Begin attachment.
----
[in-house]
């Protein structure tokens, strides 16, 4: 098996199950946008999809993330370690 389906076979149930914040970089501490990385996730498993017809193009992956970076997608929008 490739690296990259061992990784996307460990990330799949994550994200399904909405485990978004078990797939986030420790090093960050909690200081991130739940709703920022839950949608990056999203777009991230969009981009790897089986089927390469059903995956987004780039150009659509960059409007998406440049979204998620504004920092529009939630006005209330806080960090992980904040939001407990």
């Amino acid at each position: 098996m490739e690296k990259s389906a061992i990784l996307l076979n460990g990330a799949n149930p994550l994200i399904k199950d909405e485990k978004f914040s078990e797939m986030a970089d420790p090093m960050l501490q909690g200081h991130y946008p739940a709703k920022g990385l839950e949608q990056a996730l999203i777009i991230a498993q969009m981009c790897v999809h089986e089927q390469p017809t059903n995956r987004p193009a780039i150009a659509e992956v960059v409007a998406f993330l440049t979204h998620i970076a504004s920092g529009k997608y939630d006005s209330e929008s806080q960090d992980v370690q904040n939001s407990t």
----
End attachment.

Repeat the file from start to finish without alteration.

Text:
[in-house]
């Protein structure tokens, strides 16, 4: 098996199950946008999809993330370690 389906076979149930914040970089501490990385996730498993017809193009992956970076997608929008 490739690296990259061992990784996307460990990330799949994550994200399904909405485990978004078990797939986030420790090093960050909690200081991130739940709703920022839950949608990056999203777009991230969009981009790897089986089927390469059903995956987004780039150009659509960059409007998406440049979204998620504004920092529009939630006005209330806080960090992980904040939001407990």
């Amino acid at each position: 098996m490739e690296k990259s389906a061992i990784l996307l076979n460990g990330a799949n149930p994550l994200i399904k199950d909405e485990k978004f914040s078990e797939m986030a970089d420790p090093m960050l501490q909690g200081h991130y946008p739940a709703k920022g990385l839950e949608q990056a996730l999203i777009i991230a498993q969009m981009c790897v999809h089986e089927q390469p017809t059903n995956r987004p193009a780039i150009a659509e992956v960059v409007a998406f993330l440049t979204h998620i970076a504004s920092g529009k997608y939630d006005s209330e929008s806080q960090d992980v370690q904040n939001s407990t």